Successfully managing sabbaticals and extended leave in summary:

  • Implementing a clear sabbatical and extended leave policy is crucial to avoid misunderstandings and protect against discrimination claims.
  • Communicate and document all sabbatical arrangements to ensure clarity and prevent disputes; use an HRIS to manage and record these processes effectively.
  • Maintain regular communication with employees on sabbatical to keep them engaged and facilitate a smooth return to work.

Offering the option of extended leave – whether that’s a career break, sabbatical or simply additional time off – is increasingly popular for businesses of every size.

In fact, the numbers of employees deciding to take a sabbatical or extended break from work are on the rise – with Gen Z’ers in particular. These extended breaks from the rigours of work provide the opportunity to hang on to talented staff who might otherwise leave, and can mean that staff return to work better skilled and better motivated. Also, they offer a great method of engagement for businesses who may not be able to afford large pay rises or annual bonuses.

Successfully managing sabbaticals and extended leave Cezanne Blog

However, if offering sabbaticals to employees is to work for both the business and the employee, it’s vital to manage them properly.  So, here are five tips for success, and how you can use the Cezanne HRIS to help improve the way sabbaticals and career breaks are managed:

1. Have a Policy on sabbaticals or career breaks

While there’s no obligation for employers to provide sabbaticals or career breaks, having a written policy prevents misunderstandings and can protect against discrimination claims should one employee be granted their request, and another refused. Consider adding to your policy:


Is the benefit only available to employees with a certain length of service or seniority? Are there other criteria that need to be met? For example, to ensure adequate cover for their role or department.


How long will you allow an employee to take off? Do they have to take it all in one hit, or as shorter periods? Does a return to work date need to be specified up front?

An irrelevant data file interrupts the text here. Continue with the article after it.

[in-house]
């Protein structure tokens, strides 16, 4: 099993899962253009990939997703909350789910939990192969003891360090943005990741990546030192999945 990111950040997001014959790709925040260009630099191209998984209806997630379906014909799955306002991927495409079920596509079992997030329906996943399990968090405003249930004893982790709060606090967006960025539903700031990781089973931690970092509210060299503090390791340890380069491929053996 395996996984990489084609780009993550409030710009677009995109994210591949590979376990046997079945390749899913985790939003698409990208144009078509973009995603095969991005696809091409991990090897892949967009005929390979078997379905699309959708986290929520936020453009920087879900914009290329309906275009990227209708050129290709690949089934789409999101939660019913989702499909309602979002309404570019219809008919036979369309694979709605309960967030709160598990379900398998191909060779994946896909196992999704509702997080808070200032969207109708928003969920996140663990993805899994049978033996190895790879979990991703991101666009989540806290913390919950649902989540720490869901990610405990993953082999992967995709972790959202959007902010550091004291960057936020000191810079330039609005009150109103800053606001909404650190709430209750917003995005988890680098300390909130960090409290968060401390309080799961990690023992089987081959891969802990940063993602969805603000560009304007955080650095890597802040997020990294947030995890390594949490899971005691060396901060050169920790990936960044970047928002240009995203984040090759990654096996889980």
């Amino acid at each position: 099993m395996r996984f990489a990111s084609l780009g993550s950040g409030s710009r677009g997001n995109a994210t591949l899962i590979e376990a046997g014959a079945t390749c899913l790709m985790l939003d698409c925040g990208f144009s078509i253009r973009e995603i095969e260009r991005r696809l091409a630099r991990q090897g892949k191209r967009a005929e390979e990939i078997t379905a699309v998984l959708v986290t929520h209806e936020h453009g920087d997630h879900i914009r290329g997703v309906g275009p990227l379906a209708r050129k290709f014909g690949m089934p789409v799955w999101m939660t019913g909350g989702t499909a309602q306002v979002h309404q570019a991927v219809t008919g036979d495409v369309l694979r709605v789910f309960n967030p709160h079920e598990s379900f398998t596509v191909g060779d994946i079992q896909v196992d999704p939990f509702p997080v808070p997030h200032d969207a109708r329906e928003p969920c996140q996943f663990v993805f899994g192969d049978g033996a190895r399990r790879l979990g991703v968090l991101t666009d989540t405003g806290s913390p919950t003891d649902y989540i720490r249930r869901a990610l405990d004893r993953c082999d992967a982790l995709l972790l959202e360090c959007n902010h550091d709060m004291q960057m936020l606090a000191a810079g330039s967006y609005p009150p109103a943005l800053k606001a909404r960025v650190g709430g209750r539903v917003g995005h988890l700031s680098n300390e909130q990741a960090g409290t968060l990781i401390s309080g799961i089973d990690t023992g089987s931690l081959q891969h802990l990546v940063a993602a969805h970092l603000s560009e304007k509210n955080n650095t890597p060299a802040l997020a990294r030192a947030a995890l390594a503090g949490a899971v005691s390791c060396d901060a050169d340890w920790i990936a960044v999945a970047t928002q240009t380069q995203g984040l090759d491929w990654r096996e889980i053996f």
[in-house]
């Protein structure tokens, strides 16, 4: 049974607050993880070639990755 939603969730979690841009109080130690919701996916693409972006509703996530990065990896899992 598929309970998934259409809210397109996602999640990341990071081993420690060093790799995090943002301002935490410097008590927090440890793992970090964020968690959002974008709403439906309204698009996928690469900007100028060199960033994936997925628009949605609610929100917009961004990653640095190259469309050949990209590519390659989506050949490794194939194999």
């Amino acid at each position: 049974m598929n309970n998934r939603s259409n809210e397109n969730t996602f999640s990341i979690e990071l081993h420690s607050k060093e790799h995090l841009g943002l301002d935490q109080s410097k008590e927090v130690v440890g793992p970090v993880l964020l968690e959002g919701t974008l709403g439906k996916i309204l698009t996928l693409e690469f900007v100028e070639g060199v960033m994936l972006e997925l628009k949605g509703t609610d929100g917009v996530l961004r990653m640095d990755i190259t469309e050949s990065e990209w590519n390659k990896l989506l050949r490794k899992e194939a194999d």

Contract implications

Generally a career break is taken to mean an extended period of time off, and often involves the employment contract being terminated, but with an offer to re-employ, sometimes with continuity of employment in relation to certain employment rights. Sabbaticals and unpaid leave generally apply to shorter periods of time, perhaps several months or just a few weeks, and may mean the contract stays in place.


Will you pay the employee all or part of their salary? Are they still entitled to the same benefits and bonuses while away?

Holiday Entitlement

How will you manage holiday accruals? Will employees still be entitled to your standard contractual allowance if it’s more than the legislative minimum? Can holiday be carried over, or must it count towards the leave period?

Position on Return

Will you guarantee the employee their old job back, or one that is similar? Do you need to allow for the possibility that your needs may change, and you no longer have a role for them?

For updates on the latest best practice and legal implications, check out this guide on the CIPD website.

2. Publish your rules

If offering this kind of benefit to employees is an important part of your talent retention strategy, it makes sense to ensure everyone knows about it. Talk about it during recruitment or inductions; remind long-serving staff that it could be available to them (especially if you think they may be getting itchy feet); and publish the latest policies in your HR portal.